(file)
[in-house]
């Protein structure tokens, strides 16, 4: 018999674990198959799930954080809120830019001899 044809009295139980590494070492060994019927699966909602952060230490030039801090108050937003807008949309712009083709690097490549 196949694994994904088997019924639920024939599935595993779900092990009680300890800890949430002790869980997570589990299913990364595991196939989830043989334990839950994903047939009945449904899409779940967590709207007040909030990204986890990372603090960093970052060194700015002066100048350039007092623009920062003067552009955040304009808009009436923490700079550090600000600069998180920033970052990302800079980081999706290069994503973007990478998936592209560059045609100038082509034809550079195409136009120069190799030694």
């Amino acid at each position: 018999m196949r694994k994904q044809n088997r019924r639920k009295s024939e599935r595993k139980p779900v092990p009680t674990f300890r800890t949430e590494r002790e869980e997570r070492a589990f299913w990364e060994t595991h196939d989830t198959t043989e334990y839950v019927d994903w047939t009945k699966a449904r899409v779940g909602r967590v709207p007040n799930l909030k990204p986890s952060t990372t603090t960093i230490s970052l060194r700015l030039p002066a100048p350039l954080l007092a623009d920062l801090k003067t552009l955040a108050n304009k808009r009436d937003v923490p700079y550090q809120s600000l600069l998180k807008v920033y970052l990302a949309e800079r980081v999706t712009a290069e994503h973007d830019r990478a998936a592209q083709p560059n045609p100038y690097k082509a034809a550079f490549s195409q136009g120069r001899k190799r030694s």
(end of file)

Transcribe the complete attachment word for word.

[in-house]
């Protein structure tokens, strides 16, 4: 018999674990198959799930954080809120830019001899 044809009295139980590494070492060994019927699966909602952060230490030039801090108050937003807008949309712009083709690097490549 196949694994994904088997019924639920024939599935595993779900092990009680300890800890949430002790869980997570589990299913990364595991196939989830043989334990839950994903047939009945449904899409779940967590709207007040909030990204986890990372603090960093970052060194700015002066100048350039007092623009920062003067552009955040304009808009009436923490700079550090600000600069998180920033970052990302800079980081999706290069994503973007990478998936592209560059045609100038082509034809550079195409136009120069190799030694």
């Amino acid at each position: 018999m196949r694994k994904q044809n088997r019924r639920k009295s024939e599935r595993k139980p779900v092990p009680t674990f300890r800890t949430e590494r002790e869980e997570r070492a589990f299913w990364e060994t595991h196939d989830t198959t043989e334990y839950v019927d994903w047939t009945k699966a449904r899409v779940g909602r967590v709207p007040n799930l909030k990204p986890s952060t990372t603090t960093i230490s970052l060194r700015l030039p002066a100048p350039l954080l007092a623009d920062l801090k003067t552009l955040a108050n304009k808009r009436d937003v923490p700079y550090q809120s600000l600069l998180k807008v920033y970052l990302a949309e800079r980081v999706t712009a290069e994503h973007d830019r990478a998936a592209q083709p560059n045609p100038y690097k082509a034809a550079f490549s195409q136009g120069r001899k190799r030694s």